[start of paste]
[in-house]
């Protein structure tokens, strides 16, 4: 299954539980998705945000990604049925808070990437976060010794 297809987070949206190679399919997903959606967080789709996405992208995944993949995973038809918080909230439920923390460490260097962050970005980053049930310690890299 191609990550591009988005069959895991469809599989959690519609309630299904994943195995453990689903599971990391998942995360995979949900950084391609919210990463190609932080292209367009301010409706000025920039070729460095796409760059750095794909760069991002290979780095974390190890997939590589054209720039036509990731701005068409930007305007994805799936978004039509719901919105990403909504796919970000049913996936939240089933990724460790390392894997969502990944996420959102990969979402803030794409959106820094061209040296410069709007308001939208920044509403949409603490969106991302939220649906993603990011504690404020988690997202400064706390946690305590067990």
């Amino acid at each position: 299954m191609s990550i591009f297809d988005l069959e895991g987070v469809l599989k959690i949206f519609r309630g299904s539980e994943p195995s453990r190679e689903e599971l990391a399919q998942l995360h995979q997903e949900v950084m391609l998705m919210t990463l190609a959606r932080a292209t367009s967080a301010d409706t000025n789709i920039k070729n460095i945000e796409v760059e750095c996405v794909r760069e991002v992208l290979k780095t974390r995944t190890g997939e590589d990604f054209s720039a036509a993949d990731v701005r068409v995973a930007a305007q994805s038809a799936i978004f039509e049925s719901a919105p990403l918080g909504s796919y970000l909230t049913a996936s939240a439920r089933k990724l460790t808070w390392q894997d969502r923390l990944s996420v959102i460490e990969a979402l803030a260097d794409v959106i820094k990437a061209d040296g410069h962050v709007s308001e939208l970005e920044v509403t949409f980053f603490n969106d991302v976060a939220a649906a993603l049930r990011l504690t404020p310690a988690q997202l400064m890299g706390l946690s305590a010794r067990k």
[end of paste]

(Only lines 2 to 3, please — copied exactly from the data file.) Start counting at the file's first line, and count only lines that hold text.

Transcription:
């Protein structure tokens, strides 16, 4: 299954539980998705945000990604049925808070990437976060010794 297809987070949206190679399919997903959606967080789709996405992208995944993949995973038809918080909230439920923390460490260097962050970005980053049930310690890299 191609990550591009988005069959895991469809599989959690519609309630299904994943195995453990689903599971990391998942995360995979949900950084391609919210990463190609932080292209367009301010409706000025920039070729460095796409760059750095794909760069991002290979780095974390190890997939590589054209720039036509990731701005068409930007305007994805799936978004039509719901919105990403909504796919970000049913996936939240089933990724460790390392894997969502990944996420959102990969979402803030794409959106820094061209040296410069709007308001939208920044509403949409603490969106991302939220649906993603990011504690404020988690997202400064706390946690305590067990």
């Amino acid at each position: 299954m191609s990550i591009f297809d988005l069959e895991g987070v469809l599989k959690i949206f519609r309630g299904s539980e994943p195995s453990r190679e689903e599971l990391a399919q998942l995360h995979q997903e949900v950084m391609l998705m919210t990463l190609a959606r932080a292209t367009s967080a301010d409706t000025n789709i920039k070729n460095i945000e796409v760059e750095c996405v794909r760069e991002v992208l290979k780095t974390r995944t190890g997939e590589d990604f054209s720039a036509a993949d990731v701005r068409v995973a930007a305007q994805s038809a799936i978004f039509e049925s719901a919105p990403l918080g909504s796919y970000l909230t049913a996936s939240a439920r089933k990724l460790t808070w390392q894997d969502r923390l990944s996420v959102i460490e990969a979402l803030a260097d794409v959106i820094k990437a061209d040296g410069h962050v709007s308001e939208l970005e920044v509403t949409f980053f603490n969106d991302v976060a939220a649906a993603l049930r990011l504690t404020p310690a988690q997202l400064m890299g706390l946690s305590a010794r067990k």